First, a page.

Hows that


A few days ago I umpired a cricket match. It was a very pleasant afternoon, marred only slightly by the almost continual drizzle, but it was August in southern England.
The game was held at a lovely village cricket club, and so my fellow umpire and I did not have the benefit of replays or other technology. To be honest, I think they would have been of very dubious benefit: the game was between Quantel and the Soho post production industry, and given their combined skills a replay could show absolutely anything.
(As an aside here for the cricket fans amongst the readership, can I recommend the album The Duckworth Lewis Method (you can hear it on Spotify). It includes a song called Jiggery Pokery which recalls, from Mike Gatting’s point of view, the famous Shane Warne delivery that bowled him comprehensively.
One line in the song has Gatting saying he might as well have been holding a contra-bassoon as his bat. Given a Soho post artist and a Quantel iQ, a replay could easily show the batsman to actually be holding a contra-bassoon, which would not help the umpire reach a safe decision.
So I umpired in the old-fashioned way, and the only LBW decision I had to make was absolutely plum. Although even then the batsman argued about it in the pub afterwards.
It did set me thinking, though, about sport and technology. Test match cricket, even by its fans, is regarded as very much a traditionalist sport, something to be savoured for its rituals and gentle pace. Is there another game in the world which can last for five full days and still not reach a result at the end? And that no result can be absolutely thrilling?
Yet cricket is on the cutting edge when it comes to adopting new technology. Hawkeye is a brilliantly executed idea, using multiple cameras and some heavy duty processing to track every ball throughout its flight. All credit to the creative minds of Sky Sports producers who endlessly find new ways to process this data, too: a recent test match had all the deliveries mapped as a mountain range down the middle of the pitch. Granted it did not clarify anything, but it kept the commentators amused for quite a while.
Thermal imaging cameras? Acoustic analysis? This is all good stuff. And it is not just in the broadcast coverage, either: the cricket authorities are using this information to get better, fairer decision making.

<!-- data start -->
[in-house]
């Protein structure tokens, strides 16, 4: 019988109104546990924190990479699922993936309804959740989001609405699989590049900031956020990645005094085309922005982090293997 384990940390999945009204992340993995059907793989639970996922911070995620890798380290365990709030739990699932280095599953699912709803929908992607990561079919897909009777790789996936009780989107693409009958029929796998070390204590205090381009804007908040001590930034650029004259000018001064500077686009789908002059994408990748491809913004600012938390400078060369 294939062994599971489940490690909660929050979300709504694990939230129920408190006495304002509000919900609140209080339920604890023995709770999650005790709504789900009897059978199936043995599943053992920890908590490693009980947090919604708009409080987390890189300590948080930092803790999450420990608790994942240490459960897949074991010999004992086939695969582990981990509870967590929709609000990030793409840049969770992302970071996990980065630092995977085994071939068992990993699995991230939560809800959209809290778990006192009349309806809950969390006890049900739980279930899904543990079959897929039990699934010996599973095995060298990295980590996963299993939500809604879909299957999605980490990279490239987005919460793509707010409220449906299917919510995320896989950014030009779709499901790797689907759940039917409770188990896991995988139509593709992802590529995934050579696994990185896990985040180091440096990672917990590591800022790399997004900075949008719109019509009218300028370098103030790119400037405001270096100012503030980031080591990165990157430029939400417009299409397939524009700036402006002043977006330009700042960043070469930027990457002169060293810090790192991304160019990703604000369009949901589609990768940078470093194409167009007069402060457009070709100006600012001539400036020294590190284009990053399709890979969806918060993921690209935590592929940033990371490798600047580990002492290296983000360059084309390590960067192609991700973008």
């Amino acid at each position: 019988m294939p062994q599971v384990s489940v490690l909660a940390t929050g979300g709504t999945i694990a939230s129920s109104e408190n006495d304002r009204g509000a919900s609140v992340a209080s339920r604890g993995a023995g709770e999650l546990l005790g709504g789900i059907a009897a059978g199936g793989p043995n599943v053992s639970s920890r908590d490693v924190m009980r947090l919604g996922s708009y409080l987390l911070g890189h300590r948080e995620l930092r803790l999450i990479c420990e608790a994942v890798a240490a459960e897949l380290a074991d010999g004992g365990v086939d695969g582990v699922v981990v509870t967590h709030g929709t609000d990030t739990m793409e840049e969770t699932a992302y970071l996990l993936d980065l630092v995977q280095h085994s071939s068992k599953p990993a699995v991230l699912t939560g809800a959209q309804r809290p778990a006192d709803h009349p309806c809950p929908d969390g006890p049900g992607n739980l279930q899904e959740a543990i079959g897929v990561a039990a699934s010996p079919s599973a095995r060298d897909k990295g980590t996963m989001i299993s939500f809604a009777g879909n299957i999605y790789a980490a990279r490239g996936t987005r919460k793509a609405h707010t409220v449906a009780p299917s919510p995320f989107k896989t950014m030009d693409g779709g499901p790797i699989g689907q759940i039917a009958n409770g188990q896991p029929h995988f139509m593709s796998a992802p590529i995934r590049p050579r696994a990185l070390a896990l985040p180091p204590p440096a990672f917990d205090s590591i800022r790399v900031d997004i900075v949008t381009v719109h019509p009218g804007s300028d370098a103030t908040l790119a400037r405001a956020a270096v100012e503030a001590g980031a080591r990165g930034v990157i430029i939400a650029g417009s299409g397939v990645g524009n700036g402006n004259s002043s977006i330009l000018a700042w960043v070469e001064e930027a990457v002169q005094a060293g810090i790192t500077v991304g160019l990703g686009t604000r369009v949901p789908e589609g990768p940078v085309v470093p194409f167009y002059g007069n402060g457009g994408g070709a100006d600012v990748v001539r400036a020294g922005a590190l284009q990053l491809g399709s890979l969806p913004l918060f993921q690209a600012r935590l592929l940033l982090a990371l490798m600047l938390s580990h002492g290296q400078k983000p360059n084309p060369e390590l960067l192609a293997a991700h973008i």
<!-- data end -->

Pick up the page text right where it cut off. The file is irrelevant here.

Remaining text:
Tennis – another traditionalist sport – has also picked up on Hawkeye to use for line calls. That is a sensible, practical decision when you have players whacking the ball around at 200 km/hour. Knowing the line calls are fair does not make tennis in any way interesting, though.
There was some sort of big football event this summer, at which the crowd was noisy and the football was, by and large, not very exciting. But in one game there was one of those “did the ball cross the line” incidents that have cropped up in football since 1966 and probably before then.
This is precisely the sort of issue that Hawkeye can resolve, quickly and decisively. Yet the rulers of football refuse to countenance it. If dull old cricket can move on with the times (not to mention tennis, which is just dull), why is the world’s most popular team game so set against it?
One argument is that the rules should be the same at all levels of the game, and if it is not practical for a kick-around in the park then it should not be used at all. Which is, of course, just plain silly. A World Cup game with national pride at stake and a television audience of half a billion is clearly more important than division four of the Borsetshire Sunday League.
There is also the thought that it undermines the referee, which would be a plausible argument if football referees had any control over the game at all. Cheating is absolutely endemic in football, from carefully choreographed dives to stealing at least five metres and usually more on every free kick or throw-in. Getting a second opinion on whether the ball crossed the line can hardly diminish their stature any further.
And taking advantage of improving technology is hardly new. Athletics championships replaced the stopwatch with electronic timing some years ago, and we have been separating the winners of horse races with photographs for a century or more. In an episode of the cartoon Futurama an electron microscope is used for the photo-finish, leading to a debate about whether the measurement itself affected the result.
Provided it does not disrupt the rhythm of the game too much, I’m all for using innovative technology to ensure that the best man, woman or team wins. Having said that, I have to add the rider that even if they introduced an atomic clock to determine precisely how synchronised they are, it is not going to make synchronised swimming anything other than affront to decency.

Tags: iss045 | cricket match | umpire | quantel | quantel iq | sports | tennis | football | N/A
Contributing Author N/A

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